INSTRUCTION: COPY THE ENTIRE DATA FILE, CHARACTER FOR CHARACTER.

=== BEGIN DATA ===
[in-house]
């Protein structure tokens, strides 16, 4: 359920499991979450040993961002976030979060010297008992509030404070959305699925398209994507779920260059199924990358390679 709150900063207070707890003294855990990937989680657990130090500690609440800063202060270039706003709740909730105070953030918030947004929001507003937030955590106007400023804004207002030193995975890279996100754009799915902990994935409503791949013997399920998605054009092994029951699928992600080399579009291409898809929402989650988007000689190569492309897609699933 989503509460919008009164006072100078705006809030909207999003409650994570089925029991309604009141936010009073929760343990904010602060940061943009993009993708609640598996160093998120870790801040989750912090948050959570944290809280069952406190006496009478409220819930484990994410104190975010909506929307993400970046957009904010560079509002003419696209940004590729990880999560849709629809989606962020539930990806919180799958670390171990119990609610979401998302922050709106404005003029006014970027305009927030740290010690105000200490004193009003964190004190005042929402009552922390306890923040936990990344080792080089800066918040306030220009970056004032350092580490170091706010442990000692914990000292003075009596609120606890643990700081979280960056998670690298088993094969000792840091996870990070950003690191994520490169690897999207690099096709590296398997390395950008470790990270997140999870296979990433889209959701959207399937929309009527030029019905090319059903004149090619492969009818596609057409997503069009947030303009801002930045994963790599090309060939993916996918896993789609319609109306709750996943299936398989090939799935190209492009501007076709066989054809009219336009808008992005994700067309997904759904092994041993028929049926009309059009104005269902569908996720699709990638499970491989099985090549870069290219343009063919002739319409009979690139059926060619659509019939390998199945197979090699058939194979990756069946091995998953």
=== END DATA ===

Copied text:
[in-house]
């Protein structure tokens, strides 16, 4: 359920499991979450040993961002976030979060010297008992509030404070959305699925398209994507779920260059199924990358390679 709150900063207070707890003294855990990937989680657990130090500690609440800063202060270039706003709740909730105070953030918030947004929001507003937030955590106007400023804004207002030193995975890279996100754009799915902990994935409503791949013997399920998605054009092994029951699928992600080399579009291409898809929402989650988007000689190569492309897609699933 989503509460919008009164006072100078705006809030909207999003409650994570089925029991309604009141936010009073929760343990904010602060940061943009993009993708609640598996160093998120870790801040989750912090948050959570944290809280069952406190006496009478409220819930484990994410104190975010909506929307993400970046957009904010560079509002003419696209940004590729990880999560849709629809989606962020539930990806919180799958670390171990119990609610979401998302922050709106404005003029006014970027305009927030740290010690105000200490004193009003964190004190005042929402009552922390306890923040936990990344080792080089800066918040306030220009970056004032350092580490170091706010442990000692914990000292003075009596609120606890643990700081979280960056998670690298088993094969000792840091996870990070950003690191994520490169690897999207690099096709590296398997390395950008470790990270997140999870296979990433889209959701959207399937929309009527030029019905090319059903004149090619492969009818596609057409997503069009947030303009801002930045994963790599090309060939993916996918896993789609319609109306709750996943299936398989090939799935190209492009501007076709066989054809009219336009808008992005994700067309997904759904092994041993028929049926009309059009104005269902569908996720699709990638499970491989099985090549870069290219343009063919002739319409009979690139059926060619659509019939390998199945197979090699058939194979990756069946091995998953």